A$AP Rocky – At.Long.Last.A$AP (Album Review)

AtLongLastASAPCover

It is becoming more commonplace in Hip-Hop for rappers to make music that isn’t particularly about all that much topically, but has a very distinct style. Especially since the release of ‘Yeezus’ – an album which I don’t particularly care for but can appreciate the doors it has opened up in mainstream Hip-Hop (yes I know he’s ripping Death Grips) – there has been an increasing number of artists who will focus solely on curating a sound which is individual to them. This is often a dark sound which can go one of two ways; you either get a hot-mess like the reasonably well produced but terribly delivered ‘Dark Sky Paradise’ by Big Sean or you get what A$AP Rocky has made which is at-times fantastic.

‘At.Long.Last.A$AP’ is easily A$AP Rocky’s most cohesive and well thought-out project to date. There aren’t any tracks on this album that are designed to be played on the radio like ‘Fuckin Problems’. Along with the late A$AP Yams, Rocky has created an album that takes the style he’s known for in writing decent cloud-rap songs that sound like they’ve been created on a drug-binge and created an album filled with a massive pallet of textures. This album sounds like someone getting so much higher on a much harder drug than on his previous albums. On one of the singles for this album ‘L$D’, we have Rocky literally singing about a drug fuelled relationship with a woman and it’s one of the highlights of the album, yet it’s a move that nobody could have ever predicted.

The first six tracks on this album really don’t aim for the radio whatsoever. The opening song ‘Holy Ghost’ has Rocky rhyming over some dark guitar-lines before it goes into an anthemic chorus. ‘Canal Street’ has Rocky talking about the hustle and other people’s legitimacy over a very dark and minimalistic beat that builds into much more cloudy territory towards the end of the track. ‘Fine Wine’ and ‘Excuse Me’ use Rocky’s down-pitched vocals to create some interesting results especially when the vocals introduce the particularly dreamy latter song.

At this point nobody comes to A$AP Rocky for lyrical prowess and a lot of these tracks are no different. The way in which he delivers his lyrics have improved though as he showcases his ability to adapt to his environment. After the first six tracks Rocky turns up the heat and goes for a wider variety of styles and considering the amount of different ways he’ll curate a track they always sound coherent and consistent, even if the length of the tracklist (18 tracks and 66 minutes) is a tad too long. He utilises his guests to coincide with his delivery and production seamlessly, especially with the artist he found of the streets of London, Joe Fox who lends his vocals to this album on four tracks. He brings a well needed balance to the tracks where he sings against Rocky’s extremely laid-back flow.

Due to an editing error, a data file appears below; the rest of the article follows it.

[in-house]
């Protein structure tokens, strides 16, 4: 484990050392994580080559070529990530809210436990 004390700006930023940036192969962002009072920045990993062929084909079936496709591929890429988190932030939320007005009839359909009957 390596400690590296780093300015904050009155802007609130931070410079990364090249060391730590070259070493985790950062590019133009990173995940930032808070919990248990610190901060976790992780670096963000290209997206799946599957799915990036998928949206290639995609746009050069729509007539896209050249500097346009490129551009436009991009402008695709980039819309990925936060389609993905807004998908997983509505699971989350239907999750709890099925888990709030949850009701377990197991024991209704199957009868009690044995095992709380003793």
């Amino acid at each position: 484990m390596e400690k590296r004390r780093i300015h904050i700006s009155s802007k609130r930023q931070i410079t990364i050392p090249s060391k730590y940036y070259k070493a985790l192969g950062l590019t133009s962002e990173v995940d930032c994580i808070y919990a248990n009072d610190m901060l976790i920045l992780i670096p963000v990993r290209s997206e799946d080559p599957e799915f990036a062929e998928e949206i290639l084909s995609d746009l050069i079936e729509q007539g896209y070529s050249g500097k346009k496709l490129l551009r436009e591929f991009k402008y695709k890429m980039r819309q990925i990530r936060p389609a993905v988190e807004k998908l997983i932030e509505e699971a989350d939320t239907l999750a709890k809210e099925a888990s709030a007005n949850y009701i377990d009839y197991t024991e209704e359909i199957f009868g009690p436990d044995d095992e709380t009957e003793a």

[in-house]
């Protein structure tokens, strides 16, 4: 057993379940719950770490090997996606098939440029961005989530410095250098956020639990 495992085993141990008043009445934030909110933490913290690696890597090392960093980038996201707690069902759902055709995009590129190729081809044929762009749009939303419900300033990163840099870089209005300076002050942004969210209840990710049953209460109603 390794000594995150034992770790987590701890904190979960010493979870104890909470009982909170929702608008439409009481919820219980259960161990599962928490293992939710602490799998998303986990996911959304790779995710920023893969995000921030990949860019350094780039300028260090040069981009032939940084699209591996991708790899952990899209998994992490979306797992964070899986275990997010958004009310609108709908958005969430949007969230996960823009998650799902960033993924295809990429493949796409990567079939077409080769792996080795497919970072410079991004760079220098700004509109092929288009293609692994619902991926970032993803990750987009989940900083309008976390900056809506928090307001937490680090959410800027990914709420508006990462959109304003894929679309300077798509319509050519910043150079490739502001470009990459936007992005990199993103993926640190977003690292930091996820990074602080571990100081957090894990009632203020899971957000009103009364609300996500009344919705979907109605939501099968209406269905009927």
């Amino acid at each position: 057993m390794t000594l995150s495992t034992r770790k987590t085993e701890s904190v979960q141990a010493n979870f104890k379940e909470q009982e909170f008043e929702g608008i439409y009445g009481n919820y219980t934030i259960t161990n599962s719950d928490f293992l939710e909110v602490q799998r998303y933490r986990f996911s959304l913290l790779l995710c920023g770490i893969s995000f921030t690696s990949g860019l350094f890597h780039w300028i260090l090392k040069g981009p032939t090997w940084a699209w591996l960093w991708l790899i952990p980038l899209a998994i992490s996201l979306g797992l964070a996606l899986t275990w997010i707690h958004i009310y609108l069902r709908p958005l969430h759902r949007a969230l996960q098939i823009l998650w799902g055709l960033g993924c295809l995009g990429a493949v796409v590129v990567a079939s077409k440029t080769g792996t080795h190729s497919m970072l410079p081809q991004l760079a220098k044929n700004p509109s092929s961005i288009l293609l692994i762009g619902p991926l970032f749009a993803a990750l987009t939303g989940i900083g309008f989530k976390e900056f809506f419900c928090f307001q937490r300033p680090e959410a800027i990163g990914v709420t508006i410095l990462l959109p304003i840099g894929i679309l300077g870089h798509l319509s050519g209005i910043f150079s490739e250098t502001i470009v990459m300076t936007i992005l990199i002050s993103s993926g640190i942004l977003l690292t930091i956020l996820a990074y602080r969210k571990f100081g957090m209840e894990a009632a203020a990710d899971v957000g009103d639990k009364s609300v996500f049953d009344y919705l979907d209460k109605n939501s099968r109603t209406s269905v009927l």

Elsewhere he somehow manages to make Mark Ronson, Miguel and Rod Stewart collaborate fantastically with Miguel and Stewart singing the hook side by side over the top of reverb drenched organs. The production adapts for each guest verse that Rocky brings to the table like the fiery ‘M$’s’ with Lil Wayne, which arguably has the best feature on the entire album with not only Lil Wayne’s punchlines not being cringe-inducing, but the fact that they’re genuinely funny again especially with his quips against Birdman which has Wayne looking more in control of than ever. The song with Kanye West ‘Jukebox Joints’ has appropriately ‘My Beautiful Dark Twisted Fantasy’-esque production with an illustrious soul sample in the background and Rocky’s laid back flow over the top. Kanye himself tries to adapt to a more fitting flow for an A$AP Rocky track with him sounding very sporadic. It doesn’t quite land all the time but he does throw some decent Kanye-isms in there like ‘They wanna throw me in a white jail, because I’m a black man with white confidence’.

Fans of Rocky’s old style may find a whole lot less to come back to compared to his debut album. Outside of a few tracks including Schoolboy Q’s incredibly energetic verse on ‘Electric Body’, this is an album that sees Rocky trying to push past the sounds of trap-rap that have dominated the mainstream for a while now. He succeeds for the most part and creates an album that actually feels like a body of work rather than a collection of singles. He doesn’t always hit the mark like on ‘Pharsyde’ which has him falling too far into the dream scapes he’s created, but nearly every track has Rocky putting his all into it. As a tribute to his late friend Yams this is completely appropriate, as Yams has helped Rocky make an album that will probably push him further in the future to experiment with his sound than ever before. This is a turning point in Rocky’s career.

7.5/10

Best Tracks: L$D, Holy Ghost, Electric Body, M$’s

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